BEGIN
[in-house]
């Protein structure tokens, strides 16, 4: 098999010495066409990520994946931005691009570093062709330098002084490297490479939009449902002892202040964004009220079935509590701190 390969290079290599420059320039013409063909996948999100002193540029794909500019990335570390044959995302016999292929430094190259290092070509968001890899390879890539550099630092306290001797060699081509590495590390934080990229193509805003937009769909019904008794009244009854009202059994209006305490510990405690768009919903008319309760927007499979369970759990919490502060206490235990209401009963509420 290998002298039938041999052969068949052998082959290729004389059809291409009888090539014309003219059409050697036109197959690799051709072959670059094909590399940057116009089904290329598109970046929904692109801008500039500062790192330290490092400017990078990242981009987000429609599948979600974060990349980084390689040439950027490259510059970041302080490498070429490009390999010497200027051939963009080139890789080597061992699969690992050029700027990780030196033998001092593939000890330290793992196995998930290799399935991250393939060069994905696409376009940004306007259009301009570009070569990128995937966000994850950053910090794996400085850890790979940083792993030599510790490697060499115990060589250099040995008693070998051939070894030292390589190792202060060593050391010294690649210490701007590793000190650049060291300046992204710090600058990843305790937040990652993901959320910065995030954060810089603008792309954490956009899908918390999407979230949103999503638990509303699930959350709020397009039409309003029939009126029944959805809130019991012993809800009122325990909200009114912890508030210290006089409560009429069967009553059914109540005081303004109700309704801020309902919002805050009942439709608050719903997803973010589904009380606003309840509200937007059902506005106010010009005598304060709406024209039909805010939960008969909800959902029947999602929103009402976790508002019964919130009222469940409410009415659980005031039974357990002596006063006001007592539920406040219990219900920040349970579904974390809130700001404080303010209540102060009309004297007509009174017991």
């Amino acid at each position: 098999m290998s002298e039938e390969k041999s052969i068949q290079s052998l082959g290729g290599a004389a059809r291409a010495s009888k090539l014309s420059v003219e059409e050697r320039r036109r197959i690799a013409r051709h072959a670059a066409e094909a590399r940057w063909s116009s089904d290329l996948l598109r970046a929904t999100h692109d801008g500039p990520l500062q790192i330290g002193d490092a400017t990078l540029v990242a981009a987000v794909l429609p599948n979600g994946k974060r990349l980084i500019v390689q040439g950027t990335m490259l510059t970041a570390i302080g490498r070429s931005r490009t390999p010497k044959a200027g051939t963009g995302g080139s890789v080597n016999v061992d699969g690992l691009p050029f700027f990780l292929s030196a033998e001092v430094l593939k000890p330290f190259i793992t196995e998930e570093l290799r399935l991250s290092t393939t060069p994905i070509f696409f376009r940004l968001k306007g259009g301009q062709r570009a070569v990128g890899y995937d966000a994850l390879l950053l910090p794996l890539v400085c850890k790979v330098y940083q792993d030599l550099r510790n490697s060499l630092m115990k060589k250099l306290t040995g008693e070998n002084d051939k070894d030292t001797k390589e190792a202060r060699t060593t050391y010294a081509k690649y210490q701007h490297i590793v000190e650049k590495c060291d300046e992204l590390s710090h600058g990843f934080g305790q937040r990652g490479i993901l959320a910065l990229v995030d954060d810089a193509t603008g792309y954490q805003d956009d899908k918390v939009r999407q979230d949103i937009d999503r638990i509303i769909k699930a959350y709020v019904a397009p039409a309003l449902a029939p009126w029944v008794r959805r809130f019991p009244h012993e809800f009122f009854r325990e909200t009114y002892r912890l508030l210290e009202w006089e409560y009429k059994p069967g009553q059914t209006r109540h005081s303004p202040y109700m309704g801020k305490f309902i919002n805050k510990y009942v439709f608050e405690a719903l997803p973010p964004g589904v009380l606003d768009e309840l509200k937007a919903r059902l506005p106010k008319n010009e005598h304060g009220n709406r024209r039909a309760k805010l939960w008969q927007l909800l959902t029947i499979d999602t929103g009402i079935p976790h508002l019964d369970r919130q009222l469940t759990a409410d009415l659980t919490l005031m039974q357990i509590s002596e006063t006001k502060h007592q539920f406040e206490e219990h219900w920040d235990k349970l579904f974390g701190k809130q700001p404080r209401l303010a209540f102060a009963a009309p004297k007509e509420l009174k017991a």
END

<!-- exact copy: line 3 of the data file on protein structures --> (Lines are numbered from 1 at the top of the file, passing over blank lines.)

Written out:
């Amino acid at each position: 098999m290998s002298e039938e390969k041999s052969i068949q290079s052998l082959g290729g290599a004389a059809r291409a010495s009888k090539l014309s420059v003219e059409e050697r320039r036109r197959i690799a013409r051709h072959a670059a066409e094909a590399r940057w063909s116009s089904d290329l996948l598109r970046a929904t999100h692109d801008g500039p990520l500062q790192i330290g002193d490092a400017t990078l540029v990242a981009a987000v794909l429609p599948n979600g994946k974060r990349l980084i500019v390689q040439g950027t990335m490259l510059t970041a570390i302080g490498r070429s931005r490009t390999p010497k044959a200027g051939t963009g995302g080139s890789v080597n016999v061992d699969g690992l691009p050029f700027f990780l292929s030196a033998e001092v430094l593939k000890p330290f190259i793992t196995e998930e570093l290799r399935l991250s290092t393939t060069p994905i070509f696409f376009r940004l968001k306007g259009g301009q062709r570009a070569v990128g890899y995937d966000a994850l390879l950053l910090p794996l890539v400085c850890k790979v330098y940083q792993d030599l550099r510790n490697s060499l630092m115990k060589k250099l306290t040995g008693e070998n002084d051939k070894d030292t001797k390589e190792a202060r060699t060593t050391y010294a081509k690649y210490q701007h490297i590793v000190e650049k590495c060291d300046e992204l590390s710090h600058g990843f934080g305790q937040r990652g490479i993901l959320a910065l990229v995030d954060d810089a193509t603008g792309y954490q805003d956009d899908k918390v939009r999407q979230d949103i937009d999503r638990i509303i769909k699930a959350y709020v019904a397009p039409a309003l449902a029939p009126w029944v008794r959805r809130f019991p009244h012993e809800f009122f009854r325990e909200t009114y002892r912890l508030l210290e009202w006089e409560y009429k059994p069967g009553q059914t209006r109540h005081s303004p202040y109700m309704g801020k305490f309902i919002n805050k510990y009942v439709f608050e405690a719903l997803p973010p964004g589904v009380l606003d768009e309840l509200k937007a919903r059902l506005p106010k008319n010009e005598h304060g009220n709406r024209r039909a309760k805010l939960w008969q927007l909800l959902t029947i499979d999602t929103g009402i079935p976790h508002l019964d369970r919130q009222l469940t759990a409410d009415l659980t919490l005031m039974q357990i509590s002596e006063t006001k502060h007592q539920f406040e206490e219990h219900w920040d235990k349970l579904f974390g701190k809130q700001p404080r209401l303010a209540f102060a009963a009309p004297k007509e509420l009174k017991a």